When Microsoft saved Apple: Steve Jobs and Bill Gates show eliminating competition isn't the only way to win
Steve Jobs and Bill Gates' rivalrous friendship is the stuff of tech lore. The most poignant moment of that fraught relationship happened 20 years ago. In August of 1997, Gates stepped in and saved Apple, which, at the time, was on the brink of bankruptcy.
"Bill, thank you. The world's a better place," Jobs told Gates after the Microsoft exec agreed to make a $150 million investment in Apple.
At the time, that quote was memorialized on the cover of Time Magazine and was recently resurfaced by Code Academy on the online coding school's Twitter feed.
The corporate olive branch shocked the tech and business communities. "Even in cyberspace, the moment can only be described as surreal," the New York Times opinion section wrote in the wake of the deal.
Ten years later, when the iconic tech leaders met on-stage at the D5 tech conference, interviewed by Kara Swisher and Walt Mossberg, they reflected on their coming together.
"Apple was in very serious trouble," said Jobs. "And what was really clear was that if the game was a zero-sum game where for Apple to win, Microsoft had to lose, then Apple was going to lose.
"There were too many people at Apple and in the Apple ecosystem playing [that] game," he explained. "And it was clear that you didn't have to play that game, because Apple wasn't going to beat Microsoft.
"Apple didn't have to beat Microsoft. Apple had to remember who Apple was because they'd forgotten who Apple was."
To stay alive, Jobs had to step outside of the competitive mindset.
"To me, it was pretty essential to break that paradigm," says Jobs. "And it was also important that, you know, Microsoft was the biggest software developer outside of Apple developing for the Mac. So it was just crazy what was happening at that time. And Apple was very weak and so I called Bill up and we tried to patch things up."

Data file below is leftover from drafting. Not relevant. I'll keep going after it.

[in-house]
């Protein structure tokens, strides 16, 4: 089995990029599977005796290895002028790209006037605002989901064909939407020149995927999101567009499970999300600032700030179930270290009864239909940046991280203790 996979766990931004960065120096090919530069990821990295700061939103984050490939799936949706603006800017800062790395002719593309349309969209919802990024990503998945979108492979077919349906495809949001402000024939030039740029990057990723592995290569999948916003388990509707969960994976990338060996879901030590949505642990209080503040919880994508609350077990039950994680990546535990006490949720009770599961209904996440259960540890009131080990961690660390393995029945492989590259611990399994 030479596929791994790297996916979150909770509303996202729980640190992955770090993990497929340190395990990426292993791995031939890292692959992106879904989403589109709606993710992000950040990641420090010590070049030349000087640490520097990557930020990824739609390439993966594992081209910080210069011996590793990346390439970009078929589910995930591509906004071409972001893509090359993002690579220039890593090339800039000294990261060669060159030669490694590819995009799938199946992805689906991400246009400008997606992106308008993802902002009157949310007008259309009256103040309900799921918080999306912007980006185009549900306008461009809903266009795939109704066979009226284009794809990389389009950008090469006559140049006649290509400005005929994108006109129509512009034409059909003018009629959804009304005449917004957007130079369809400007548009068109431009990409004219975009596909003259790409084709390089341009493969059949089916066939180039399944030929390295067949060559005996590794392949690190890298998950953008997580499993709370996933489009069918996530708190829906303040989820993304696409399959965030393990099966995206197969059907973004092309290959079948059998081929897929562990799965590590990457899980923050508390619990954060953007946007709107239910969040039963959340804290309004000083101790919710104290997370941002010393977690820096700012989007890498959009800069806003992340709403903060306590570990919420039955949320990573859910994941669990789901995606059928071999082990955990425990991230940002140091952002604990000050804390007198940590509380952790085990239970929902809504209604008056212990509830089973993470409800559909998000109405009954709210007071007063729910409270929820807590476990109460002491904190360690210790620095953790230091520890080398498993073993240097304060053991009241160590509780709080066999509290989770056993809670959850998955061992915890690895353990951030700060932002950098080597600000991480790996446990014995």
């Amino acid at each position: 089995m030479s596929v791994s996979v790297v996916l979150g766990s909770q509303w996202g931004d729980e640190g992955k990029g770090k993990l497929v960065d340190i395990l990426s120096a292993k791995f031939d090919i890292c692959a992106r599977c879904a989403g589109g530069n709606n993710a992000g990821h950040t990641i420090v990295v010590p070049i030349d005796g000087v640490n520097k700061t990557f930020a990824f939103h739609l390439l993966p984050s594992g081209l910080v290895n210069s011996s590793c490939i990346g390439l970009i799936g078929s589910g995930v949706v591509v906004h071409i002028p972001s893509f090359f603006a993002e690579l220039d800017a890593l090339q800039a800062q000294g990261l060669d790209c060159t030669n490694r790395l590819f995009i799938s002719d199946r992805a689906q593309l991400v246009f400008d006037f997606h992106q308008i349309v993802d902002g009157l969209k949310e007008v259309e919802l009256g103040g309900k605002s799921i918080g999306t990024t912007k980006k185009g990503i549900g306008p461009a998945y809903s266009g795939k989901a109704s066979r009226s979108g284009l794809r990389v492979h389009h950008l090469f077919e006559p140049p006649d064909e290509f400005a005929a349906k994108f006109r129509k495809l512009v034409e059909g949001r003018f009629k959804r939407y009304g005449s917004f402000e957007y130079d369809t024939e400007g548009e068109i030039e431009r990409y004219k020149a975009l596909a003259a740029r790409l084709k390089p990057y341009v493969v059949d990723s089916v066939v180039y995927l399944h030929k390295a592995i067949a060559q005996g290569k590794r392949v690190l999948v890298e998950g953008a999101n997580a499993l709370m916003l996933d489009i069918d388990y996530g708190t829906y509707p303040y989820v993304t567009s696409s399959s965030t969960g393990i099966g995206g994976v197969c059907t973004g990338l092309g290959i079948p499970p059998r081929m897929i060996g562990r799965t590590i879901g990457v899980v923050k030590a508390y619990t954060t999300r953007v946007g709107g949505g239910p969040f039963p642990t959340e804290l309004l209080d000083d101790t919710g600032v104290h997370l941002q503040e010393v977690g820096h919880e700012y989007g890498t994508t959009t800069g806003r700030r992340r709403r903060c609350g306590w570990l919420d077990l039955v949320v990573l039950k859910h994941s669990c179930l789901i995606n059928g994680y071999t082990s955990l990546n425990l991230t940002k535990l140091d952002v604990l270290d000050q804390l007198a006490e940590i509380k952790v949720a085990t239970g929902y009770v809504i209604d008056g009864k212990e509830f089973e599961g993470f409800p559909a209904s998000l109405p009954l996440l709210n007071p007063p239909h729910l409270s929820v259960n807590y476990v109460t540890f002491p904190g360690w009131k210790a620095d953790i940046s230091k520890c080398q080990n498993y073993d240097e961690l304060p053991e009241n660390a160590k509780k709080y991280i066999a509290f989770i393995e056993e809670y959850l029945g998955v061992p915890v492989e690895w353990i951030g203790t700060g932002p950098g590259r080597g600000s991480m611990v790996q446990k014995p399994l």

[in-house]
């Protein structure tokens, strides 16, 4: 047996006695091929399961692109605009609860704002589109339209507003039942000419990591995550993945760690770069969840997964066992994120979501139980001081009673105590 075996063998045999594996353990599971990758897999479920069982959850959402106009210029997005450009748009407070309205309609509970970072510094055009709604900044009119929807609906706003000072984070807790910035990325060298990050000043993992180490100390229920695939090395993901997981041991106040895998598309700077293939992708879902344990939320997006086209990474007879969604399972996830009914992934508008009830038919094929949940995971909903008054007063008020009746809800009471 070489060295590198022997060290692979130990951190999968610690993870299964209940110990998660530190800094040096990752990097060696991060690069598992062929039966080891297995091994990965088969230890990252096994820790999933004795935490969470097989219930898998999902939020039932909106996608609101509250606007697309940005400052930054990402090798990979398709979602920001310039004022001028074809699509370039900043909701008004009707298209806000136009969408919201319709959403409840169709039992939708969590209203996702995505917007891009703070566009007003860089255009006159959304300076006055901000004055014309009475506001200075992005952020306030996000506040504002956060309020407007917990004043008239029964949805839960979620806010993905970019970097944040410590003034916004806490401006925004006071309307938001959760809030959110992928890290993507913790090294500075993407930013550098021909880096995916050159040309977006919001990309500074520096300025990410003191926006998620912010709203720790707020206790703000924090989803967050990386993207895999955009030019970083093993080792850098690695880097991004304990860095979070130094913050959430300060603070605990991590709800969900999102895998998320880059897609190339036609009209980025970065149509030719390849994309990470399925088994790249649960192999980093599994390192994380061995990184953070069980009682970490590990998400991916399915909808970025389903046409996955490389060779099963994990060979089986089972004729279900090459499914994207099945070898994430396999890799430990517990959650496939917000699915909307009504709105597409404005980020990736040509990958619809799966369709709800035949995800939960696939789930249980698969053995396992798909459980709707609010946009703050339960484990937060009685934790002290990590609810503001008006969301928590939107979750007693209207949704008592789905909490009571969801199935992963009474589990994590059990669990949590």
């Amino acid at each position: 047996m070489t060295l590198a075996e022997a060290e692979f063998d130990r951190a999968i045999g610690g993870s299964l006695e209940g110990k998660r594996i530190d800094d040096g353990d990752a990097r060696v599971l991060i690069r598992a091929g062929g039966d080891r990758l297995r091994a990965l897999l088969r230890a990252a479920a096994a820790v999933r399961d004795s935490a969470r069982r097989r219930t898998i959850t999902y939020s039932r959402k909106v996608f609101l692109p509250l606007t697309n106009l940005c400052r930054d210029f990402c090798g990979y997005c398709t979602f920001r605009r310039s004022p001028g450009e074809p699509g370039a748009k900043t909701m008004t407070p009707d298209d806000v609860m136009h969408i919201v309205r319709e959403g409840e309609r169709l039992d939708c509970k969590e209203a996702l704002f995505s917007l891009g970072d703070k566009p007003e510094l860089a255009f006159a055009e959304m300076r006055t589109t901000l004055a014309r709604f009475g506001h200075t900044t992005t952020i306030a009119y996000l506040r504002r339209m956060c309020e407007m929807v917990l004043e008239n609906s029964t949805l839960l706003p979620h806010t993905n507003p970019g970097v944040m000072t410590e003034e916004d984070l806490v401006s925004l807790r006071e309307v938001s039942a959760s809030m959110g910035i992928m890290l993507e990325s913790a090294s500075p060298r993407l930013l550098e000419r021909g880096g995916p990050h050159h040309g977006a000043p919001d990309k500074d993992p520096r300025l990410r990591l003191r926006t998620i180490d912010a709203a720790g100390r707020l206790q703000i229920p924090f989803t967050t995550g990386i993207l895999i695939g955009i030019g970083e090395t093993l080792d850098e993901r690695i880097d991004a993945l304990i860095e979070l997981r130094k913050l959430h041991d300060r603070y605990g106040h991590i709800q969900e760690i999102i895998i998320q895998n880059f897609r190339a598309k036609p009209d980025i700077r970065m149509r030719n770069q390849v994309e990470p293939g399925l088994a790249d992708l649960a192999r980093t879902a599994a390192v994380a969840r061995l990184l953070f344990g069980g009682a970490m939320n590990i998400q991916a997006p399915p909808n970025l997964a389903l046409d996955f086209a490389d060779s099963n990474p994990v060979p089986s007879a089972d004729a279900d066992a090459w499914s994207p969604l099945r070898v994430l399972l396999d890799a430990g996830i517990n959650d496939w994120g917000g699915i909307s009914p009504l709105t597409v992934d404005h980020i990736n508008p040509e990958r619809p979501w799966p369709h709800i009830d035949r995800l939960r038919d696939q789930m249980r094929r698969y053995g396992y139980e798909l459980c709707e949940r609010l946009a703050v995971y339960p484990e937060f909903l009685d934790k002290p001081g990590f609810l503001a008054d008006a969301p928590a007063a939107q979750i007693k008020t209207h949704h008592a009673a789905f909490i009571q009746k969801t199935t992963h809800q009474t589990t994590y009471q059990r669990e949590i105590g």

The two founders did just that, though their partnership met with resistance. When Jobs announced the $150 million investment at the Macworld Boston conference in 1997, the audience booed Gates' appearance via satellite.
For Microsoft, the investment meant propping up one of its greatest competitors, but it was also a new business opportunity.
"That's worked out very well," says Gates at the 2007 conference. "In fact, every couple years or so, there's been something new that we've been able to do on the Mac and it's been a great business for us."
Also, as part of the deal, Apple agreed to drop a lawsuit accusing Microsoft of copying its operating system.
At the time that Microsoft saved Apple, Microsoft was by far and away the larger of the two companies. That standing has since flipped: Apple's market capitalization is $839 billion and Microsoft's is $560 billion.
The 1997 deal didn't end the competition between the two tech companies. Rather, they went on to, in lockstep, shaping the computing industry together.
"Today it's a little-known (and mythologized) story of tech that still shows that cooperation can work hand-in-hand with competition," writes Code Academy.
When Jobs died in 2011, Gates honored the Apple icon as both competitor and friend.
"Steve and I first met nearly 30 years ago, and have been colleagues, competitors and friends over the course of more than half our lives," Gates wrote. "The world rarely sees someone who has had the profound impact Steve has had, the effects of which will be felt for many generations to come. For those of us lucky enough to get to work with him, it's been an insanely great honor. I will miss Steve immensely."
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